OF THE TEMPLE TO
What we call the beginning is often the end. And to
make an end is to make a beginning. The end is where
we start from.
—T. S. Eliot, “Little Gidding” (1943)
PERHAPS FROM THE BEGINNING THE END HAS fascinated humankind. Any idea with such a long pedigree should not be too easily dismissed. Furthermore, a conversation between the New Testament and movies can hardly avoid the topic because apocalyptic speculation had currency in early Christianity and, despite its problems, still has currency today. When we think of ancient apocalyptic, we imagine Jesus’ prophecy of nation rising up against nation and the sun being darkened, the Lord wreaking vengeance, and the myriad and odd speculations of the Book of Revelation. The modern has its own strong images: the fire and brimstone preacher shouting “the end is near,” nuclear holocaust, and the publishing success of Hal Lindsey’s The Late Great Planet Earth. Some of us tend to distrust apocalypticism because we associate it with the fantastic and the absurd. Certainly, the easiest reason to dismiss apocalyptic speculation is its abysmal track record. All predictions of the end of the world have so far proven wrong!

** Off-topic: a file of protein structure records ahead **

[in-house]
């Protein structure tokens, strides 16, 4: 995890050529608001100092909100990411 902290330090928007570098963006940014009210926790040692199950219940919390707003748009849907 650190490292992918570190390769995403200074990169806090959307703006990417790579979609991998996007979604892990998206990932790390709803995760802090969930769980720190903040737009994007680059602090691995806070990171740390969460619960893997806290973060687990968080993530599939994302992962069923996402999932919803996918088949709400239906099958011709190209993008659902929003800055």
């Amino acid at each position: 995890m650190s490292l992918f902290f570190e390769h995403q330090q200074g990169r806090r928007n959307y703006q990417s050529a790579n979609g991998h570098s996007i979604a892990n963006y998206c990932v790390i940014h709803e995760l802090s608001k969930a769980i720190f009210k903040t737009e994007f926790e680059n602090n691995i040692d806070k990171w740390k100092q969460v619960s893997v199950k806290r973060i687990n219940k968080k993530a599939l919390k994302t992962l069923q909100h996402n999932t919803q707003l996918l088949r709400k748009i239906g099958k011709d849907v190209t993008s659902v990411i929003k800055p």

Yet the failures of apocalyptic speculation have not dampened the enthusiasm of its supporters. The flurry of speculation during the Gulf War with Iraq testifies to its endurance. According to Newsweek, over one million copies of John Walwood’s Armageddon, Oil and the